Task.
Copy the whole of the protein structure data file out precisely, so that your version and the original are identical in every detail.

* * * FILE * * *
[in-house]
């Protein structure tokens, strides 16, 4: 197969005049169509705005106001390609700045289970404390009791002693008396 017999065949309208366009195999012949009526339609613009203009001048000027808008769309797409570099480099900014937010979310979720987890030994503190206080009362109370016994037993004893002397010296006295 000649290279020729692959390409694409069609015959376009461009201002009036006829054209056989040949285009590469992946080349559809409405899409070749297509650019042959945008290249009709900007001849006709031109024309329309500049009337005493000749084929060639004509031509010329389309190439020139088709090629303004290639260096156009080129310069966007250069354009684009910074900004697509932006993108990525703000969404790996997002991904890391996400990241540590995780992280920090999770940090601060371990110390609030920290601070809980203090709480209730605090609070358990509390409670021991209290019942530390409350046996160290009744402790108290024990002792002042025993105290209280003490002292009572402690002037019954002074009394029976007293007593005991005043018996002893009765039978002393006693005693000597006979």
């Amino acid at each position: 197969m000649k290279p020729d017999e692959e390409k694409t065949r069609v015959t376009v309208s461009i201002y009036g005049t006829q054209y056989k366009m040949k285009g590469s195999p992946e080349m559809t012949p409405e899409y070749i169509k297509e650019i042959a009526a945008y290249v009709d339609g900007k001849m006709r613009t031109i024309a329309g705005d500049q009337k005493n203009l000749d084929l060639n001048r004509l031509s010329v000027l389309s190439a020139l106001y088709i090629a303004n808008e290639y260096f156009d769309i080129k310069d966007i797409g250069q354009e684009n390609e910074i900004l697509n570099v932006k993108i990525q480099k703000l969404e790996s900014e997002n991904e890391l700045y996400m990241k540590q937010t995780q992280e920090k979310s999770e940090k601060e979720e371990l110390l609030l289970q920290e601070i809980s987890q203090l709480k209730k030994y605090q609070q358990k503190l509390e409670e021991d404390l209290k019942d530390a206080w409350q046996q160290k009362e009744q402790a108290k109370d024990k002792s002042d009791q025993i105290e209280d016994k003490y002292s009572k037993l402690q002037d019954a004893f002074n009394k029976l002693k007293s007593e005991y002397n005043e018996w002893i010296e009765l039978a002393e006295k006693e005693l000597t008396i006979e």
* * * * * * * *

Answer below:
[in-house]
């Protein structure tokens, strides 16, 4: 197969005049169509705005106001390609700045289970404390009791002693008396 017999065949309208366009195999012949009526339609613009203009001048000027808008769309797409570099480099900014937010979310979720987890030994503190206080009362109370016994037993004893002397010296006295 000649290279020729692959390409694409069609015959376009461009201002009036006829054209056989040949285009590469992946080349559809409405899409070749297509650019042959945008290249009709900007001849006709031109024309329309500049009337005493000749084929060639004509031509010329389309190439020139088709090629303004290639260096156009080129310069966007250069354009684009910074900004697509932006993108990525703000969404790996997002991904890391996400990241540590995780992280920090999770940090601060371990110390609030920290601070809980203090709480209730605090609070358990509390409670021991209290019942530390409350046996160290009744402790108290024990002792002042025993105290209280003490002292009572402690002037019954002074009394029976007293007593005991005043018996002893009765039978002393006693005693000597006979």
């Amino acid at each position: 197969m000649k290279p020729d017999e692959e390409k694409t065949r069609v015959t376009v309208s461009i201002y009036g005049t006829q054209y056989k366009m040949k285009g590469s195999p992946e080349m559809t012949p409405e899409y070749i169509k297509e650019i042959a009526a945008y290249v009709d339609g900007k001849m006709r613009t031109i024309a329309g705005d500049q009337k005493n203009l000749d084929l060639n001048r004509l031509s010329v000027l389309s190439a020139l106001y088709i090629a303004n808008e290639y260096f156009d769309i080129k310069d966007i797409g250069q354009e684009n390609e910074i900004l697509n570099v932006k993108i990525q480099k703000l969404e790996s900014e997002n991904e890391l700045y996400m990241k540590q937010t995780q992280e920090k979310s999770e940090k601060e979720e371990l110390l609030l289970q920290e601070i809980s987890q203090l709480k209730k030994y605090q609070q358990k503190l509390e409670e021991d404390l209290k019942d530390a206080w409350q046996q160290k009362e009744q402790a108290k109370d024990k002792s002042d009791q025993i105290e209280d016994k003490y002292s009572k037993l402690q002037d019954a004893f002074n009394k029976l002693k007293s007593e005991y002397n005043e018996w002893i010296e009765l039978a002393e006295k006693e005693l000597t008396i006979e």